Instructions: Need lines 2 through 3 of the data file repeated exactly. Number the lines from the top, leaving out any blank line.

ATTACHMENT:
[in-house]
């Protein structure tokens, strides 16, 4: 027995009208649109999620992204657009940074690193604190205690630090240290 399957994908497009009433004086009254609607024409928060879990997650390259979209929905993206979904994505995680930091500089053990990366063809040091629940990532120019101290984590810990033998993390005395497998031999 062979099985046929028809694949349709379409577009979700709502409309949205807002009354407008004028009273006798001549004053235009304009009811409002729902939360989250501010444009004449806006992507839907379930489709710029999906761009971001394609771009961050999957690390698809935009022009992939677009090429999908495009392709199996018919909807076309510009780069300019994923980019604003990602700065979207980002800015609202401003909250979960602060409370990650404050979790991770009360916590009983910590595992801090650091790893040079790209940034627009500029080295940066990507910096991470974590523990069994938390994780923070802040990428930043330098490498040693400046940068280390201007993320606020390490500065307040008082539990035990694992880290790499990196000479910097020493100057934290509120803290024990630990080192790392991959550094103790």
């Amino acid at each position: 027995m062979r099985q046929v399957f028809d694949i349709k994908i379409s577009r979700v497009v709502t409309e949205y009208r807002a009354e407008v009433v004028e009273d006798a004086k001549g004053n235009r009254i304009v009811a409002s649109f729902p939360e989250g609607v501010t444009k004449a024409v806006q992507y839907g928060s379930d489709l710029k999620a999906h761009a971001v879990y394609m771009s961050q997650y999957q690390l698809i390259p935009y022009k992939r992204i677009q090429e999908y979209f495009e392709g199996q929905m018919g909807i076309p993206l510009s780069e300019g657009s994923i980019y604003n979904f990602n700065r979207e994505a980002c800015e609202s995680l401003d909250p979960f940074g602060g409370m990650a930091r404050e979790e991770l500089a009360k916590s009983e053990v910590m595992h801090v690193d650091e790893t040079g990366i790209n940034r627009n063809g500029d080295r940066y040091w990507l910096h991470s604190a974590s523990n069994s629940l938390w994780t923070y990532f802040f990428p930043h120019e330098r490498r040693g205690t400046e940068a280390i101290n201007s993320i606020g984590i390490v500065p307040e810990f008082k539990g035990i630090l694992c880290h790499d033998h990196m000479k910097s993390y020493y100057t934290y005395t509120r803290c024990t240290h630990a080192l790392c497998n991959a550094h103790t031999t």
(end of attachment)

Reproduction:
């Protein structure tokens, strides 16, 4: 027995009208649109999620992204657009940074690193604190205690630090240290 399957994908497009009433004086009254609607024409928060879990997650390259979209929905993206979904994505995680930091500089053990990366063809040091629940990532120019101290984590810990033998993390005395497998031999 062979099985046929028809694949349709379409577009979700709502409309949205807002009354407008004028009273006798001549004053235009304009009811409002729902939360989250501010444009004449806006992507839907379930489709710029999906761009971001394609771009961050999957690390698809935009022009992939677009090429999908495009392709199996018919909807076309510009780069300019994923980019604003990602700065979207980002800015609202401003909250979960602060409370990650404050979790991770009360916590009983910590595992801090650091790893040079790209940034627009500029080295940066990507910096991470974590523990069994938390994780923070802040990428930043330098490498040693400046940068280390201007993320606020390490500065307040008082539990035990694992880290790499990196000479910097020493100057934290509120803290024990630990080192790392991959550094103790």
């Amino acid at each position: 027995m062979r099985q046929v399957f028809d694949i349709k994908i379409s577009r979700v497009v709502t409309e949205y009208r807002a009354e407008v009433v004028e009273d006798a004086k001549g004053n235009r009254i304009v009811a409002s649109f729902p939360e989250g609607v501010t444009k004449a024409v806006q992507y839907g928060s379930d489709l710029k999620a999906h761009a971001v879990y394609m771009s961050q997650y999957q690390l698809i390259p935009y022009k992939r992204i677009q090429e999908y979209f495009e392709g199996q929905m018919g909807i076309p993206l510009s780069e300019g657009s994923i980019y604003n979904f990602n700065r979207e994505a980002c800015e609202s995680l401003d909250p979960f940074g602060g409370m990650a930091r404050e979790e991770l500089a009360k916590s009983e053990v910590m595992h801090v690193d650091e790893t040079g990366i790209n940034r627009n063809g500029d080295r940066y040091w990507l910096h991470s604190a974590s523990n069994s629940l938390w994780t923070y990532f802040f990428p930043h120019e330098r490498r040693g205690t400046e940068a280390i101290n201007s993320i606020g984590i390490v500065p307040e810990f008082k539990g035990i630090l694992c880290h790499d033998h990196m000479k910097s993390y020493y100057t934290y005395t509120r803290c024990t240290h630990a080192l790392c497998n991959a550094h103790t031999t």